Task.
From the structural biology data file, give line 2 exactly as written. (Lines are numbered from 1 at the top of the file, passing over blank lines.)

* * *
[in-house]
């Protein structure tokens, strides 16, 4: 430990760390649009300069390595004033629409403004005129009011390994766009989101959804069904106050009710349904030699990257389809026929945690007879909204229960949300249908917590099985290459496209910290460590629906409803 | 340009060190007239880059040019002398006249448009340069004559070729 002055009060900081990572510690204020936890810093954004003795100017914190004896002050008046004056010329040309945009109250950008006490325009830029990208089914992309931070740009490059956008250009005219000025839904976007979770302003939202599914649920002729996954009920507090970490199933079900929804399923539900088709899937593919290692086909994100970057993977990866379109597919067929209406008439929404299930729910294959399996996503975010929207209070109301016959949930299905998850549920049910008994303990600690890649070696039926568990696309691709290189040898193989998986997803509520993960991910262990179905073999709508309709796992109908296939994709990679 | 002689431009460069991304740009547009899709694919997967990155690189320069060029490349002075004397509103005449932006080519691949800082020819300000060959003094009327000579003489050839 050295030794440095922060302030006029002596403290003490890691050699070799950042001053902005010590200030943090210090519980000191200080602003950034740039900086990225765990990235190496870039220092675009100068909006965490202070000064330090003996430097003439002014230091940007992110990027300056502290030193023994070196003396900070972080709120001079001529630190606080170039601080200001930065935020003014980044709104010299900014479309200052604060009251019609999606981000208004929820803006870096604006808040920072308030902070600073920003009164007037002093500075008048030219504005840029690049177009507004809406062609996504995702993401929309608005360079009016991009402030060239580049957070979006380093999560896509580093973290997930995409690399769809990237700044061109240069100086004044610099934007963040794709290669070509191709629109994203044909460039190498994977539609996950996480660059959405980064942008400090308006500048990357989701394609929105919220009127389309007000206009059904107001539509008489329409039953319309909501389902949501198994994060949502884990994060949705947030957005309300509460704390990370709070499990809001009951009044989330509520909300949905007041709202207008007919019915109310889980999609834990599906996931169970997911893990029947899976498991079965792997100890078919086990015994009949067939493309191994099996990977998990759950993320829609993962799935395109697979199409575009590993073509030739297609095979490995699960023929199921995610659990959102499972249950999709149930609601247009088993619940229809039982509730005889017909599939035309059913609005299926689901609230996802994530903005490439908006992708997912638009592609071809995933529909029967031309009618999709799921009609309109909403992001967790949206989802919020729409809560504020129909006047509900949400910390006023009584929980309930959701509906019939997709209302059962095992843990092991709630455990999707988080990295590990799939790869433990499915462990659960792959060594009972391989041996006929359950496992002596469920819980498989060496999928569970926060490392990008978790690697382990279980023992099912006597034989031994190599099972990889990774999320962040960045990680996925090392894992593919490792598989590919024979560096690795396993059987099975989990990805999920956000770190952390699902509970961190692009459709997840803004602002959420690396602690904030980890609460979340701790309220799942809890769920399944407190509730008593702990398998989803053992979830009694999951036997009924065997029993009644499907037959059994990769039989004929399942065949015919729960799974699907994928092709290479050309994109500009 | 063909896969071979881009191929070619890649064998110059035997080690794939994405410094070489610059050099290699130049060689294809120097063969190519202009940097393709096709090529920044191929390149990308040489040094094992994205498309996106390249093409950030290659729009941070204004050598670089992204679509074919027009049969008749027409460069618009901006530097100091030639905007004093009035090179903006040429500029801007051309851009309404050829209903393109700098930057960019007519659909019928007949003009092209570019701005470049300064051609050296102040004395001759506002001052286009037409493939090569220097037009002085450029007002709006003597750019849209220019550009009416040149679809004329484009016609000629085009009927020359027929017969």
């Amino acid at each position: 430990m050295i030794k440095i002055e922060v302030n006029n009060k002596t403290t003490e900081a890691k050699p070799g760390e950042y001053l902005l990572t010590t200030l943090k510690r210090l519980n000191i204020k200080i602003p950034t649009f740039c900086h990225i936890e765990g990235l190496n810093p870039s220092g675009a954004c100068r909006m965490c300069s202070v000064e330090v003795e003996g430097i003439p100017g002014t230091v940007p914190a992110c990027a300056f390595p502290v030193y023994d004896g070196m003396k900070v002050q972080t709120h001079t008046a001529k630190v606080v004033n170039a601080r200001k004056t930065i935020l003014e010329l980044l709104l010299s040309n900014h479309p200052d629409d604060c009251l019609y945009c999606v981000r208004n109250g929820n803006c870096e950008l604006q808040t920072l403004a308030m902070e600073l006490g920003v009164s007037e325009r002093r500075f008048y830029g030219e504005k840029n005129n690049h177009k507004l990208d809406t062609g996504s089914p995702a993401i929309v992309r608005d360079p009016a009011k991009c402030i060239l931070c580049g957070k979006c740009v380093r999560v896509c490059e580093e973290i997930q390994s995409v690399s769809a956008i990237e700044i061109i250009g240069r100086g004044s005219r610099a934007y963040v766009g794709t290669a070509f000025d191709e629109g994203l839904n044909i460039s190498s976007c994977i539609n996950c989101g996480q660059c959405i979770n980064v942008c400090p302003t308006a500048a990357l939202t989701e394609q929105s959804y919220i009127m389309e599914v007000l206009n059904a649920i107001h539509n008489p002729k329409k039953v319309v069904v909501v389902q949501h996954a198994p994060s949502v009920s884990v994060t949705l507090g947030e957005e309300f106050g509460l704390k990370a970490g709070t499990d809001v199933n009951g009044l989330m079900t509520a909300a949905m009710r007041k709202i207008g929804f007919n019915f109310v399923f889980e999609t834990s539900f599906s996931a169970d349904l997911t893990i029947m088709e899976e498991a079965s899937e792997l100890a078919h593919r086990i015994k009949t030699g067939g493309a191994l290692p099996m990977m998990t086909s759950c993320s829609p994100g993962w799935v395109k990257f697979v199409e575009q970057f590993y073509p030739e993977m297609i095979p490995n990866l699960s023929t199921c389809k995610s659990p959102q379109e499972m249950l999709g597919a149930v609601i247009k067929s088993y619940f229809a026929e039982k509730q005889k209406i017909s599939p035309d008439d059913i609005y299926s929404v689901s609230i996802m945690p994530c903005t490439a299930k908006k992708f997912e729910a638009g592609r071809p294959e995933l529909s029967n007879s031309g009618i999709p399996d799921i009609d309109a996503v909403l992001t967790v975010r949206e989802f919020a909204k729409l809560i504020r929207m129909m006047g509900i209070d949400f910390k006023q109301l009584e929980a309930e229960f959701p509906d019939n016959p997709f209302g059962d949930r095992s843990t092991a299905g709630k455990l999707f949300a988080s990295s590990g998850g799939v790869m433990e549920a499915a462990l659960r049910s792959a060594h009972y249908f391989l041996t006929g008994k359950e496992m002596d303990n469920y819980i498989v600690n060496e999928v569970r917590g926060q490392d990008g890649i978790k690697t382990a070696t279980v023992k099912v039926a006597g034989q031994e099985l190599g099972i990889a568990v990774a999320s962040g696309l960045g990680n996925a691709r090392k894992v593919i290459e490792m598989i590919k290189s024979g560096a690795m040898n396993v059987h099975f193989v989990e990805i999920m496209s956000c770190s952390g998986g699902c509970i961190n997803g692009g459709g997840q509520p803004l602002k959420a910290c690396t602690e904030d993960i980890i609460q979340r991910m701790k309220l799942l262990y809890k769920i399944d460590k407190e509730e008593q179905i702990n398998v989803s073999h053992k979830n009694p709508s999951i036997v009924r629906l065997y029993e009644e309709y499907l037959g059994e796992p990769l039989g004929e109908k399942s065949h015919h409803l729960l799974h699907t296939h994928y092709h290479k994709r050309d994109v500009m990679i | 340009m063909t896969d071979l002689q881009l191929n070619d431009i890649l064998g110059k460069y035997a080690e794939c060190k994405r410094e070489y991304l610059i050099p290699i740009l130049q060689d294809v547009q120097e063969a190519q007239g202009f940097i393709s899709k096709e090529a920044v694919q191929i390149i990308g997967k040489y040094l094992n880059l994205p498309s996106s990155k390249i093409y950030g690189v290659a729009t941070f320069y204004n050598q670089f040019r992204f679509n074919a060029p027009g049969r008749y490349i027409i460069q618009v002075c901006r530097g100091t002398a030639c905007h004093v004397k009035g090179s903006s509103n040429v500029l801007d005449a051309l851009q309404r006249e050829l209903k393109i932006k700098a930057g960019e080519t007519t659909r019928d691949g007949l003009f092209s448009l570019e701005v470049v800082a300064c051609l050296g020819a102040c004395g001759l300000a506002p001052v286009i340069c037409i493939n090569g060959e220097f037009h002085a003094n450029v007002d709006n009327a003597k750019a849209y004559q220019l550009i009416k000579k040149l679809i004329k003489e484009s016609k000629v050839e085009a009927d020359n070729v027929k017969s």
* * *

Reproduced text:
């Protein structure tokens, strides 16, 4: 430990760390649009300069390595004033629409403004005129009011390994766009989101959804069904106050009710349904030699990257389809026929945690007879909204229960949300249908917590099985290459496209910290460590629906409803 | 340009060190007239880059040019002398006249448009340069004559070729 002055009060900081990572510690204020936890810093954004003795100017914190004896002050008046004056010329040309945009109250950008006490325009830029990208089914992309931070740009490059956008250009005219000025839904976007979770302003939202599914649920002729996954009920507090970490199933079900929804399923539900088709899937593919290692086909994100970057993977990866379109597919067929209406008439929404299930729910294959399996996503975010929207209070109301016959949930299905998850549920049910008994303990600690890649070696039926568990696309691709290189040898193989998986997803509520993960991910262990179905073999709508309709796992109908296939994709990679 | 002689431009460069991304740009547009899709694919997967990155690189320069060029490349002075004397509103005449932006080519691949800082020819300000060959003094009327000579003489050839 050295030794440095922060302030006029002596403290003490890691050699070799950042001053902005010590200030943090210090519980000191200080602003950034740039900086990225765990990235190496870039220092675009100068909006965490202070000064330090003996430097003439002014230091940007992110990027300056502290030193023994070196003396900070972080709120001079001529630190606080170039601080200001930065935020003014980044709104010299900014479309200052604060009251019609999606981000208004929820803006870096604006808040920072308030902070600073920003009164007037002093500075008048030219504005840029690049177009507004809406062609996504995702993401929309608005360079009016991009402030060239580049957070979006380093999560896509580093973290997930995409690399769809990237700044061109240069100086004044610099934007963040794709290669070509191709629109994203044909460039190498994977539609996950996480660059959405980064942008400090308006500048990357989701394609929105919220009127389309007000206009059904107001539509008489329409039953319309909501389902949501198994994060949502884990994060949705947030957005309300509460704390990370709070499990809001009951009044989330509520909300949905007041709202207008007919019915109310889980999609834990599906996931169970997911893990029947899976498991079965792997100890078919086990015994009949067939493309191994099996990977998990759950993320829609993962799935395109697979199409575009590993073509030739297609095979490995699960023929199921995610659990959102499972249950999709149930609601247009088993619940229809039982509730005889017909599939035309059913609005299926689901609230996802994530903005490439908006992708997912638009592609071809995933529909029967031309009618999709799921009609309109909403992001967790949206989802919020729409809560504020129909006047509900949400910390006023009584929980309930959701509906019939997709209302059962095992843990092991709630455990999707988080990295590990799939790869433990499915462990659960792959060594009972391989041996006929359950496992002596469920819980498989060496999928569970926060490392990008978790690697382990279980023992099912006597034989031994190599099972990889990774999320962040960045990680996925090392894992593919490792598989590919024979560096690795396993059987099975989990990805999920956000770190952390699902509970961190692009459709997840803004602002959420690396602690904030980890609460979340701790309220799942809890769920399944407190509730008593702990398998989803053992979830009694999951036997009924065997029993009644499907037959059994990769039989004929399942065949015919729960799974699907994928092709290479050309994109500009 | 063909896969071979881009191929070619890649064998110059035997080690794939994405410094070489610059050099290699130049060689294809120097063969190519202009940097393709096709090529920044191929390149990308040489040094094992994205498309996106390249093409950030290659729009941070204004050598670089992204679509074919027009049969008749027409460069618009901006530097100091030639905007004093009035090179903006040429500029801007051309851009309404050829209903393109700098930057960019007519659909019928007949003009092209570019701005470049300064051609050296102040004395001759506002001052286009037409493939090569220097037009002085450029007002709006003597750019849209220019550009009416040149679809004329484009016609000629085009009927020359027929017969």